a). From an Information Security standpoint, consider the amount of non-public information that is being shared, the security of that data in transit and storage and, where, at the end of the day or end of the relationship, that data sits – also consider – sort of a “pro-tip” – consider if they have post-contract rights to use that information – if so, that should be carefully codified in the contract and understood by the institution’s senior management team.

b). Use of offshore third parties – again, it’s always a good idea to document where the data will be stored and backed by a thorough analysis of the controls over access to US consumer information – can the account numbers be truncated? How often are visits made to the third party? Has an appropriate review of the Country Risk associated with its location been done?

c). Financial risk – bears repeating from above as a third party’s financial condition can certainly impact the relationship and/or ability to perform.

d). Consider if the third party’s strategic objectives are in line with the institution’s expectations – for example, one would not reasonably expect an investment bank t use a payday lender as a third party to be hyperbolically clear on an example.

e). Internal or external counsel should carefully identify legal risks, whether it’s negative news in the form of suits against the company or properly making sure that the contract identifies all material terms.

f). Compliance risk is another consideration that needs to be taken into account to ensure that their compliance management system assures adherence to all applicable laws and consumer protection regulations are in place.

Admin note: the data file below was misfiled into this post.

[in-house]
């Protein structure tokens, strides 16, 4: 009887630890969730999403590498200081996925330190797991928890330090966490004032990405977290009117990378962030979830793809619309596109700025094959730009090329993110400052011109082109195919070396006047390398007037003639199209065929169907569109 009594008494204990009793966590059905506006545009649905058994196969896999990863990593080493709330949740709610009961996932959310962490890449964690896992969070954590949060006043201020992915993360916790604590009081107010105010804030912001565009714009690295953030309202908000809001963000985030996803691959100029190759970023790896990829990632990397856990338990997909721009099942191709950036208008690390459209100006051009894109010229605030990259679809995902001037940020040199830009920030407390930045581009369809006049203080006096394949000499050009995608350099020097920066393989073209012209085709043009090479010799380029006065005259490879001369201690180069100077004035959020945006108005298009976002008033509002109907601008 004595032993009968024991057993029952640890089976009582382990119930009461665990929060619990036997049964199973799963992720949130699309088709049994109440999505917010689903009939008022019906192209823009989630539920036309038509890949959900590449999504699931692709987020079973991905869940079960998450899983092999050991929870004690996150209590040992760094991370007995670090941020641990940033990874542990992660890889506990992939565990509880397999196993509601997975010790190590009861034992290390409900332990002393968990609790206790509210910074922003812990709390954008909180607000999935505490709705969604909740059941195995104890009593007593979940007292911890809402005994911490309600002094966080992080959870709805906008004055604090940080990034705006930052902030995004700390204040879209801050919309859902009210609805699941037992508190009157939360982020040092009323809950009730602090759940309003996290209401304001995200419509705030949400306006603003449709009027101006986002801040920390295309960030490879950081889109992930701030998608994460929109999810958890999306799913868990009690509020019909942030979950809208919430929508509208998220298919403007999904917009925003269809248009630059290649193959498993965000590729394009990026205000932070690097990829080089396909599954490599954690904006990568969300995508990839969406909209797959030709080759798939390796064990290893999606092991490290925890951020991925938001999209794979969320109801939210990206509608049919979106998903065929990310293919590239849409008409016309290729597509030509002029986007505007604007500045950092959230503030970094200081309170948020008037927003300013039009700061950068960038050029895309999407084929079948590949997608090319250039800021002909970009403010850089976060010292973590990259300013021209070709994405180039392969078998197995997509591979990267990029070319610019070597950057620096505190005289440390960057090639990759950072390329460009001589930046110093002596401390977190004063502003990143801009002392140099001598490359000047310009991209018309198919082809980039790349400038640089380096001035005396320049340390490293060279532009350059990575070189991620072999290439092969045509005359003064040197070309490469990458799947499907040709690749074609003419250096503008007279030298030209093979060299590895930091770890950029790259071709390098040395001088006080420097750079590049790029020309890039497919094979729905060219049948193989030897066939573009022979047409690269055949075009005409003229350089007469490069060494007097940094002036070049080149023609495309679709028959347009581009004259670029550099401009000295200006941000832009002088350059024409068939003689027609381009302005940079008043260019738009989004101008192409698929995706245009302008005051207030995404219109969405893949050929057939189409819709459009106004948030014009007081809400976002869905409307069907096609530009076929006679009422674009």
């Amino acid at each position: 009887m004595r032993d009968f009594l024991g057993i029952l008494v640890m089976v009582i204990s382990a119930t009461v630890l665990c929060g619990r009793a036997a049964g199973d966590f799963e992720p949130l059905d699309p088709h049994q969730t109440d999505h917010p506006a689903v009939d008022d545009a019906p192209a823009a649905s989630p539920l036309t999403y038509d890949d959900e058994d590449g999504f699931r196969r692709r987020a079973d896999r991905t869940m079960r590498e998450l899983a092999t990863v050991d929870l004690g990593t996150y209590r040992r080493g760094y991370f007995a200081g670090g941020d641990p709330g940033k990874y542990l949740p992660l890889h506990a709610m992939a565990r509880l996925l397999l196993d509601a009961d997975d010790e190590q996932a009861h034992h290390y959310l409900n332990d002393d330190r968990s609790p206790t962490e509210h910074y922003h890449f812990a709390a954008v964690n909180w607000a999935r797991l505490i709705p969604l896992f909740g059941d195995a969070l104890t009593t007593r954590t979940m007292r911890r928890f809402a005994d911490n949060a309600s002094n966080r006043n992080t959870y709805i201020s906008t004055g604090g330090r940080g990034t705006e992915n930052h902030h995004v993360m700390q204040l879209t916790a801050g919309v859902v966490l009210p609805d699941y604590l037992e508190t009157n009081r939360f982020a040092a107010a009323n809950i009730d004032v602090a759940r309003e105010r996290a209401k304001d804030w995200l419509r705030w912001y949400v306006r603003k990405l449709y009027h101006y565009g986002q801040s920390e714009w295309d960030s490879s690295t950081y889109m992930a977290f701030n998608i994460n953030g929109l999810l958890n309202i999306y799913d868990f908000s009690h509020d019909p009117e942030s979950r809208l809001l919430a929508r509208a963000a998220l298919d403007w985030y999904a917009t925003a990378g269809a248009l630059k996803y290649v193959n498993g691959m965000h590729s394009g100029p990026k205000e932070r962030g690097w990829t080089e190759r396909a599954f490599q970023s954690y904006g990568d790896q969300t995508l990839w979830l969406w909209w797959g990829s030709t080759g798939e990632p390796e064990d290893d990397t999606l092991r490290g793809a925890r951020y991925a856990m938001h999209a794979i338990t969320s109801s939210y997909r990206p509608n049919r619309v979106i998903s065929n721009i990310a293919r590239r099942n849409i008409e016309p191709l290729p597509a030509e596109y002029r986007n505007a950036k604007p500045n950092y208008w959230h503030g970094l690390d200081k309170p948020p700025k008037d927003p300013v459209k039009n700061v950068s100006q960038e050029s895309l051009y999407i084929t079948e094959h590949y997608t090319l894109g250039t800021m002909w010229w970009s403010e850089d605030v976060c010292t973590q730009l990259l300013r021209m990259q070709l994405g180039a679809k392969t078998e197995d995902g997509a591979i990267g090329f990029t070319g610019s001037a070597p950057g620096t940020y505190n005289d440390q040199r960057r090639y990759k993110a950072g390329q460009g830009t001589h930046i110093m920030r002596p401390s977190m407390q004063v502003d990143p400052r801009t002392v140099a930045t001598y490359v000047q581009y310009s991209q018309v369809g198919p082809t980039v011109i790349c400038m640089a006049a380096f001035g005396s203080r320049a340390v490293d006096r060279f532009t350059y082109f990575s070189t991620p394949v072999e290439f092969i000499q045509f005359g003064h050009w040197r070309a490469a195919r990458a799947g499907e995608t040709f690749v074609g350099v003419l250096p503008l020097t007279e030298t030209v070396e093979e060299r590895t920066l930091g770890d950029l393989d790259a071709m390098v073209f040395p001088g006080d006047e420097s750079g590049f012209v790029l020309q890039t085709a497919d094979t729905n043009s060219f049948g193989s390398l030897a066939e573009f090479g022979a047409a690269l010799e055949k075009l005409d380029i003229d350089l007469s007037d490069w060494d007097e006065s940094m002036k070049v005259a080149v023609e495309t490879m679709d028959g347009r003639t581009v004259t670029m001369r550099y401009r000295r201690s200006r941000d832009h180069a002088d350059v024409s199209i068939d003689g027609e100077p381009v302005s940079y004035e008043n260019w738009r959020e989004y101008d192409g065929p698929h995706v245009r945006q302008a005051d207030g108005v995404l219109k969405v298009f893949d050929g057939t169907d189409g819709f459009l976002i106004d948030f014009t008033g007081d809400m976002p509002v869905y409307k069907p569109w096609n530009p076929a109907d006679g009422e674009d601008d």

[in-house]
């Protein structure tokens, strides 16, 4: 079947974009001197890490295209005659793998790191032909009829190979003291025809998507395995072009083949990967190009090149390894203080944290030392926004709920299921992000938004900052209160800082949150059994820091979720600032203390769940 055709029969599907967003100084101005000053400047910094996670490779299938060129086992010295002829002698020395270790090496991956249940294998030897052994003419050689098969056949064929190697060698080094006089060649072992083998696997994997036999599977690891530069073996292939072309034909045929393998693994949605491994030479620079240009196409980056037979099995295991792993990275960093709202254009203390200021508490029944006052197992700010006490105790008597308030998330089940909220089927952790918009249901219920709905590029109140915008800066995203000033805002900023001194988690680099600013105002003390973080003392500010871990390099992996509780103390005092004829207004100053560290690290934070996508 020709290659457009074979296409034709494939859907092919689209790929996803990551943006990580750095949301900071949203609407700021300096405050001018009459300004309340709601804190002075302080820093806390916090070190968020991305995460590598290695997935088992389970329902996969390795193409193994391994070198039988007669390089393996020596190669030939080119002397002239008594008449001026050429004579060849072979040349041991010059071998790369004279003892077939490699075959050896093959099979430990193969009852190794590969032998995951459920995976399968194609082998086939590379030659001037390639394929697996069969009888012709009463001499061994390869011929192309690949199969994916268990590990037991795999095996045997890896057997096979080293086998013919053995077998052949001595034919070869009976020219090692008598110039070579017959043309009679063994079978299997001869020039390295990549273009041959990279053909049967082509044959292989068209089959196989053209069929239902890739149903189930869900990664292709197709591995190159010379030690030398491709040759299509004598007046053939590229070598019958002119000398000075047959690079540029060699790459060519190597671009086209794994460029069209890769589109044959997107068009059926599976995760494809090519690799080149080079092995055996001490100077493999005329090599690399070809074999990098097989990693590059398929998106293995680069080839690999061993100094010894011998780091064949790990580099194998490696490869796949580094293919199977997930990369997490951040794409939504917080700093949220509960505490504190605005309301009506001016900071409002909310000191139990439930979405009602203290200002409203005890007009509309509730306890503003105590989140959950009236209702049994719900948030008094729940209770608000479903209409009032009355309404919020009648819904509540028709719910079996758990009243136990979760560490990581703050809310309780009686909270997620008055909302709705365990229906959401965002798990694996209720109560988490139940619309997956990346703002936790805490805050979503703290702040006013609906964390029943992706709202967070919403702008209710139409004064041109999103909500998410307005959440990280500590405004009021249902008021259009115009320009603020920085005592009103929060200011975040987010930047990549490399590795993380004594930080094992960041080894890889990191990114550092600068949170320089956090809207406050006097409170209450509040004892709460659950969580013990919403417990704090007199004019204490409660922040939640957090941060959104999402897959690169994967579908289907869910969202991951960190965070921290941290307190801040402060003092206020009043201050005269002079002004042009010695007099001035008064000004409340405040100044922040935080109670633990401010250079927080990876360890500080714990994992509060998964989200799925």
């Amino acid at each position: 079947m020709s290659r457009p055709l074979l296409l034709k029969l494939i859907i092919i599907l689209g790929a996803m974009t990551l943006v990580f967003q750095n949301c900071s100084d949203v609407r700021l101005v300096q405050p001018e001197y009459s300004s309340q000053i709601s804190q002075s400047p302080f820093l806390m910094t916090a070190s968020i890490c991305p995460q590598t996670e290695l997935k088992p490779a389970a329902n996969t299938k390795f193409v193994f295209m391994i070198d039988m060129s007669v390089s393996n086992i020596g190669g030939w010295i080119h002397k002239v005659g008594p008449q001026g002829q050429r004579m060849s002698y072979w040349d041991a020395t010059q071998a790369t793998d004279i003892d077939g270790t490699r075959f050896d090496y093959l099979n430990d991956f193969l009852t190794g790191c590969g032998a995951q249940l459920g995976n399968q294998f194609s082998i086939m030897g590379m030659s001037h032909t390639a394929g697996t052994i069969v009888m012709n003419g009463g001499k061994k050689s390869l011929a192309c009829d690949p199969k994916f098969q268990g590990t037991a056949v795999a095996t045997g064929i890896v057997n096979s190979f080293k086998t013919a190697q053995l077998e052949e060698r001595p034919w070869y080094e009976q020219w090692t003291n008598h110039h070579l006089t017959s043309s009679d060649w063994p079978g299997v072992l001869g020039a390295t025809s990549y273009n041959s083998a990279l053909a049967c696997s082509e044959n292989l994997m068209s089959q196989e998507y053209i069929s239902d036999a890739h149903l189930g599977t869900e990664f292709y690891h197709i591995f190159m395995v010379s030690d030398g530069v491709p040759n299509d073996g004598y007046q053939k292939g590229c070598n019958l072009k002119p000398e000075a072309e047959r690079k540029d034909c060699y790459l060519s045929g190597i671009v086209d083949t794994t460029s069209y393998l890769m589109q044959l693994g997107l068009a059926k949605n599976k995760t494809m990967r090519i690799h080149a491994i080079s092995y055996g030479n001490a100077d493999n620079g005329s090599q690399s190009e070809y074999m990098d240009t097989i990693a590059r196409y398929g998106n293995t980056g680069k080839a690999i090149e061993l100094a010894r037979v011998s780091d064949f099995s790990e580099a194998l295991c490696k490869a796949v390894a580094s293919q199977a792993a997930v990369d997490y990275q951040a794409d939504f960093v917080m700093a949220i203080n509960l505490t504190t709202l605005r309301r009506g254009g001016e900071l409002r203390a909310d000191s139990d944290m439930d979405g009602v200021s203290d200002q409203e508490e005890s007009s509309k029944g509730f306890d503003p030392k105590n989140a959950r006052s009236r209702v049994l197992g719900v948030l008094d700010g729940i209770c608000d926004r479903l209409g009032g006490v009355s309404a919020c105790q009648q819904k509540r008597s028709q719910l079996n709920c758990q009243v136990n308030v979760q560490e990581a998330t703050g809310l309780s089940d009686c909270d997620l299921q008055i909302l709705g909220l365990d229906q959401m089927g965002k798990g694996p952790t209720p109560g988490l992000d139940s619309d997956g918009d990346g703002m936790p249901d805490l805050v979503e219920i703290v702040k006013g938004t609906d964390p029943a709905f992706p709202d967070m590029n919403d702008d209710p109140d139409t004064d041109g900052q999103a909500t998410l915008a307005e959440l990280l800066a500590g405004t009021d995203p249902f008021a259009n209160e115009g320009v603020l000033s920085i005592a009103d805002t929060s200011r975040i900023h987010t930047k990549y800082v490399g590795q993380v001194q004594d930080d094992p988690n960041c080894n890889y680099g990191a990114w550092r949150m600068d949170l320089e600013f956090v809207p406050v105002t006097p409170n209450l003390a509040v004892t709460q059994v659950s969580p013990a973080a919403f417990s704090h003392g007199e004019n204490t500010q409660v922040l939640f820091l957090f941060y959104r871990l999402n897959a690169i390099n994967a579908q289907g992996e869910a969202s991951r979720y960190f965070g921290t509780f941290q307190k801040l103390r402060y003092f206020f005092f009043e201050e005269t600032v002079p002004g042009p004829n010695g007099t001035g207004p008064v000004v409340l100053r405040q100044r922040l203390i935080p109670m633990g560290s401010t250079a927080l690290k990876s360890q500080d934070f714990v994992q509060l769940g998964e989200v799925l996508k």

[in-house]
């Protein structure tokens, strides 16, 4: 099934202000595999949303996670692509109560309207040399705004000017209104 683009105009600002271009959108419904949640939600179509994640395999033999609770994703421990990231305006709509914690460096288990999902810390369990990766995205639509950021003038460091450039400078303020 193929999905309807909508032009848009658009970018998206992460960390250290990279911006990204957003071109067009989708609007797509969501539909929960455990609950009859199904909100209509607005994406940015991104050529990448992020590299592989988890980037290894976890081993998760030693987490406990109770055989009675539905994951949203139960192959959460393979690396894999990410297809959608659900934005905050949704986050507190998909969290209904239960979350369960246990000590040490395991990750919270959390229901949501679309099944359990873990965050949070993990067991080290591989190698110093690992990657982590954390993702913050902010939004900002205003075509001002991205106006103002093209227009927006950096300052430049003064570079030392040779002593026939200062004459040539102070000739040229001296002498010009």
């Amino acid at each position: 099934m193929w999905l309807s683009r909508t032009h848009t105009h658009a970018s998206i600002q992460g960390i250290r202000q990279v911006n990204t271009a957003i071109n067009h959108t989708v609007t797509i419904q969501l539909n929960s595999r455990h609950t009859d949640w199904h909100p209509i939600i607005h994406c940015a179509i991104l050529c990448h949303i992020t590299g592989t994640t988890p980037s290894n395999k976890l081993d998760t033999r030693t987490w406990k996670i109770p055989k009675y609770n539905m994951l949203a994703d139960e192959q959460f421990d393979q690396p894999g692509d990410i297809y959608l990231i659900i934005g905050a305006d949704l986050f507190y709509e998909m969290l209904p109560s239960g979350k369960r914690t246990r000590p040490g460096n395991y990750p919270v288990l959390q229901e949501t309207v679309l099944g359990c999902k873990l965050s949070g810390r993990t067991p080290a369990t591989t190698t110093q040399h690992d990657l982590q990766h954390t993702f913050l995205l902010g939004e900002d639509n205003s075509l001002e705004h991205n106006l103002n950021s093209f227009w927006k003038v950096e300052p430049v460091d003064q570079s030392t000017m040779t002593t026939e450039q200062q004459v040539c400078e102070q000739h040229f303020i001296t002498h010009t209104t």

Other risks should be considered on a case-by-case basis depending on the product or service provided – these might include operational risk, geographic concentration risk, interest rate risk, reputation risk, etc. A handy list of these can be found in the FDIC financial institution letter 44-2008.

The key to all of these is careful documentation and a step-by-step approach to the life of a third-party relationship – the latter portion of this deals with these crucial activities.

Vendor risk is a multi-faceted risk. FFIEC recommends that all these risks are considered holistically before engaging as well as periodically. Risks to consider are:

1. Infosec

2. Compliance

3. Financial

4. Legal

5. BCP

In vendor management and third-party risk management, several key activities must take place:

• A disciplined approach for selecting a new third party

• A documented set of policies and procedures to govern the protocols

• A manner of conducting initial and ongoing due diligence

• A way of assessing the risk of outsourcing a particular product or service

• Ongoing monitoring standards to ensure the reliable performance of the third party

• Contract standards to stand up each of the other activities as well as provisions for terminating the relationship, if needed

In a well-functioning third-party risk management discipline, besides just regulatory compliance, there are other benefits: a real return on investment and a functioning set of business continuity plans and cybersecurity standards.

We all have a role to play in third-party risk management – from the front-line managers who deal with the vendors each day to the control functions and even executive management. Tone from the top is important – having an executive team sets the right plans and holds people accountable is fundamental to the program’s success.